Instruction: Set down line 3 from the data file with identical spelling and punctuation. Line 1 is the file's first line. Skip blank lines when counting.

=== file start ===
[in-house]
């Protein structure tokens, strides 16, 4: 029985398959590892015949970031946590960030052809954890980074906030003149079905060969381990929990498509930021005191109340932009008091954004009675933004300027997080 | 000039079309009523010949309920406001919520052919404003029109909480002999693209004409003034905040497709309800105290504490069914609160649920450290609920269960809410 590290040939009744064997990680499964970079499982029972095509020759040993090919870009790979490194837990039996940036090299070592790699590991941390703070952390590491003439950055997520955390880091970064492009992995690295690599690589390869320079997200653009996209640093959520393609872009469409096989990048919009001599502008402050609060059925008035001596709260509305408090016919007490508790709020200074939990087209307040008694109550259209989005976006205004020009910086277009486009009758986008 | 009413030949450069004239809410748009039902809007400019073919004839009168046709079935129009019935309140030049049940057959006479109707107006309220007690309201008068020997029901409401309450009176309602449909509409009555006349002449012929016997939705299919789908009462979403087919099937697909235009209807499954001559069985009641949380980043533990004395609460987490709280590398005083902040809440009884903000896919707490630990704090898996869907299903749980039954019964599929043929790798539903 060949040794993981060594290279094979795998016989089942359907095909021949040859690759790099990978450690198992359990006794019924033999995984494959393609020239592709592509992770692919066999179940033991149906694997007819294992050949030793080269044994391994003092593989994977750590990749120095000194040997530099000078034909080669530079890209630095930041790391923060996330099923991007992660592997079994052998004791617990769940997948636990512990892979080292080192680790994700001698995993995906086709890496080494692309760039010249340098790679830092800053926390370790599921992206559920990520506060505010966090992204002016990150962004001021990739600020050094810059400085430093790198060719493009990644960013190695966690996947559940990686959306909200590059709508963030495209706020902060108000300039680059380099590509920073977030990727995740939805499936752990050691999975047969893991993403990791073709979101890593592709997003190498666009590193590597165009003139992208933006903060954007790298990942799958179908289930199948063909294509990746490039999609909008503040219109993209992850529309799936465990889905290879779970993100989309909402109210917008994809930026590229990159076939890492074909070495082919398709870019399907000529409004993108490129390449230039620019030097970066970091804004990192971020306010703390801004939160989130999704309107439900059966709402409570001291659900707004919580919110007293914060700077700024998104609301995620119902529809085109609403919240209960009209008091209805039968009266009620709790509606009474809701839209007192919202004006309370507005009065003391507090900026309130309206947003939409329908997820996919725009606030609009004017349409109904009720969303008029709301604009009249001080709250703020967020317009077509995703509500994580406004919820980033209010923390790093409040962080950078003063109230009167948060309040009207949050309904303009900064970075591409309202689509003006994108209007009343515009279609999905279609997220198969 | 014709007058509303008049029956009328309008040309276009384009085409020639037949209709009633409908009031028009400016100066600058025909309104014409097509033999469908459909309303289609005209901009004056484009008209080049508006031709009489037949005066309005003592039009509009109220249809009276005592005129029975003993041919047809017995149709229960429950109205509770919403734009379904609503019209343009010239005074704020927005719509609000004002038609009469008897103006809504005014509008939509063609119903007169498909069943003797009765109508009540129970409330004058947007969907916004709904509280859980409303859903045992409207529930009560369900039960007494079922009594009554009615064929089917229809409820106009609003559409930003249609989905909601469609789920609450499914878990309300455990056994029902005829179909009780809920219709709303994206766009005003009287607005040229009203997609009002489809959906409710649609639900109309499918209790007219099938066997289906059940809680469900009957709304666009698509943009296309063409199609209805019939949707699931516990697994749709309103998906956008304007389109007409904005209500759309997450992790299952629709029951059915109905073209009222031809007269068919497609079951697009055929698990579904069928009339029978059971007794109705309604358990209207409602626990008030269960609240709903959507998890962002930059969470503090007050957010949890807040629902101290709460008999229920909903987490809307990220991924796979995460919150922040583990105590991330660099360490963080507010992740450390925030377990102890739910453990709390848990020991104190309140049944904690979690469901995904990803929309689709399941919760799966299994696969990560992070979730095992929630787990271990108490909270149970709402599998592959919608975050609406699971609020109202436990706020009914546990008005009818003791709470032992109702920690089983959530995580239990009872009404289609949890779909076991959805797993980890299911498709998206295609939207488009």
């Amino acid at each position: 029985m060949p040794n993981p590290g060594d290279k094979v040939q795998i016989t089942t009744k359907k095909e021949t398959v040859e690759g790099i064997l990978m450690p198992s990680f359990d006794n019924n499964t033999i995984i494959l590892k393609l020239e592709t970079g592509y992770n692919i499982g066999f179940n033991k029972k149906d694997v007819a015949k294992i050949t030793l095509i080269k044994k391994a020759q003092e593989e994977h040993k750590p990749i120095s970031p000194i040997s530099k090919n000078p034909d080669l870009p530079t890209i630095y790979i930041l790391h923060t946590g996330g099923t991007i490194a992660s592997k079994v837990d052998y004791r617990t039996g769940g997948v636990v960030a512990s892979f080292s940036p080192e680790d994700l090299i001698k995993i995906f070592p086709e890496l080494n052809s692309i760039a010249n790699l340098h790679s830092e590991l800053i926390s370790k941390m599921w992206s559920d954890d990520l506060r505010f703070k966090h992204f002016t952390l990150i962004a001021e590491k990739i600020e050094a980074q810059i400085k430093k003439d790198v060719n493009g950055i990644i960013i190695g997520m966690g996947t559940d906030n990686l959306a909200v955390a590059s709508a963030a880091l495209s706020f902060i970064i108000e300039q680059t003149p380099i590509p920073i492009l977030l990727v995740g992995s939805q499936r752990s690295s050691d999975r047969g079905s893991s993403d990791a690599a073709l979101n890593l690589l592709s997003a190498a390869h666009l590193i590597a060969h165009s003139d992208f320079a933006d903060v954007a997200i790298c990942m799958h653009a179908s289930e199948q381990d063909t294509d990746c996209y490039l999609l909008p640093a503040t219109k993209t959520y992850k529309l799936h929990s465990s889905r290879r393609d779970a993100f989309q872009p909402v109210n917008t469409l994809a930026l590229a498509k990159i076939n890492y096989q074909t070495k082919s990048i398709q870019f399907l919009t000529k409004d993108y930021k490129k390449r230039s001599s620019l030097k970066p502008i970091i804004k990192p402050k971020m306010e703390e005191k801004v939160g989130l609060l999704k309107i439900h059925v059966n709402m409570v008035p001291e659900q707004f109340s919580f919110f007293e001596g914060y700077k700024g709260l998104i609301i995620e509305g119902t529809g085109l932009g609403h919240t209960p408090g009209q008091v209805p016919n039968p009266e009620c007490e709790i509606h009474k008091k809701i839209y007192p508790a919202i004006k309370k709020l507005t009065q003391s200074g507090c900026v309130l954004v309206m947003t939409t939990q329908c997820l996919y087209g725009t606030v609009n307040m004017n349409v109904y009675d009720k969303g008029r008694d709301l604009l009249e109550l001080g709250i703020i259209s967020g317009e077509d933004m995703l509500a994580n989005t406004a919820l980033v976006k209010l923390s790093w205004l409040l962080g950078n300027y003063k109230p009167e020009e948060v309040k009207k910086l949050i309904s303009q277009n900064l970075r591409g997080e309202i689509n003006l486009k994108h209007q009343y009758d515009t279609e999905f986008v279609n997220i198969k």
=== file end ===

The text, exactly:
């Amino acid at each position: 029985m060949p040794n993981p590290g060594d290279k094979v040939q795998i016989t089942t009744k359907k095909e021949t398959v040859e690759g790099i064997l990978m450690p198992s990680f359990d006794n019924n499964t033999i995984i494959l590892k393609l020239e592709t970079g592509y992770n692919i499982g066999f179940n033991k029972k149906d694997v007819a015949k294992i050949t030793l095509i080269k044994k391994a020759q003092e593989e994977h040993k750590p990749i120095s970031p000194i040997s530099k090919n000078p034909d080669l870009p530079t890209i630095y790979i930041l790391h923060t946590g996330g099923t991007i490194a992660s592997k079994v837990d052998y004791r617990t039996g769940g997948v636990v960030a512990s892979f080292s940036p080192e680790d994700l090299i001698k995993i995906f070592p086709e890496l080494n052809s692309i760039a010249n790699l340098h790679s830092e590991l800053i926390s370790k941390m599921w992206s559920d954890d990520l506060r505010f703070k966090h992204f002016t952390l990150i962004a001021e590491k990739i600020e050094a980074q810059i400085k430093k003439d790198v060719n493009g950055i990644i960013i190695g997520m966690g996947t559940d906030n990686l959306a909200v955390a590059s709508a963030a880091l495209s706020f902060i970064i108000e300039q680059t003149p380099i590509p920073i492009l977030l990727v995740g992995s939805q499936r752990s690295s050691d999975r047969g079905s893991s993403d990791a690599a073709l979101n890593l690589l592709s997003a190498a390869h666009l590193i590597a060969h165009s003139d992208f320079a933006d903060v954007a997200i790298c990942m799958h653009a179908s289930e199948q381990d063909t294509d990746c996209y490039l999609l909008p640093a503040t219109k993209t959520y992850k529309l799936h929990s465990s889905r290879r393609d779970a993100f989309q872009p909402v109210n917008t469409l994809a930026l590229a498509k990159i076939n890492y096989q074909t070495k082919s990048i398709q870019f399907l919009t000529k409004d993108y930021k490129k390449r230039s001599s620019l030097k970066p502008i970091i804004k990192p402050k971020m306010e703390e005191k801004v939160g989130l609060l999704k309107i439900h059925v059966n709402m409570v008035p001291e659900q707004f109340s919580f919110f007293e001596g914060y700077k700024g709260l998104i609301i995620e509305g119902t529809g085109l932009g609403h919240t209960p408090g009209q008091v209805p016919n039968p009266e009620c007490e709790i509606h009474k008091k809701i839209y007192p508790a919202i004006k309370k709020l507005t009065q003391s200074g507090c900026v309130l954004v309206m947003t939409t939990q329908c997820l996919y087209g725009t606030v609009n307040m004017n349409v109904y009675d009720k969303g008029r008694d709301l604009l009249e109550l001080g709250i703020i259209s967020g317009e077509d933004m995703l509500a994580n989005t406004a919820l980033v976006k209010l923390s790093w205004l409040l962080g950078n300027y003063k109230p009167e020009e948060v309040k009207k910086l949050i309904s303009q277009n900064l970075r591409g997080e309202i689509n003006l486009k994108h209007q009343y009758d515009t279609e999905f986008v279609n997220i198969k």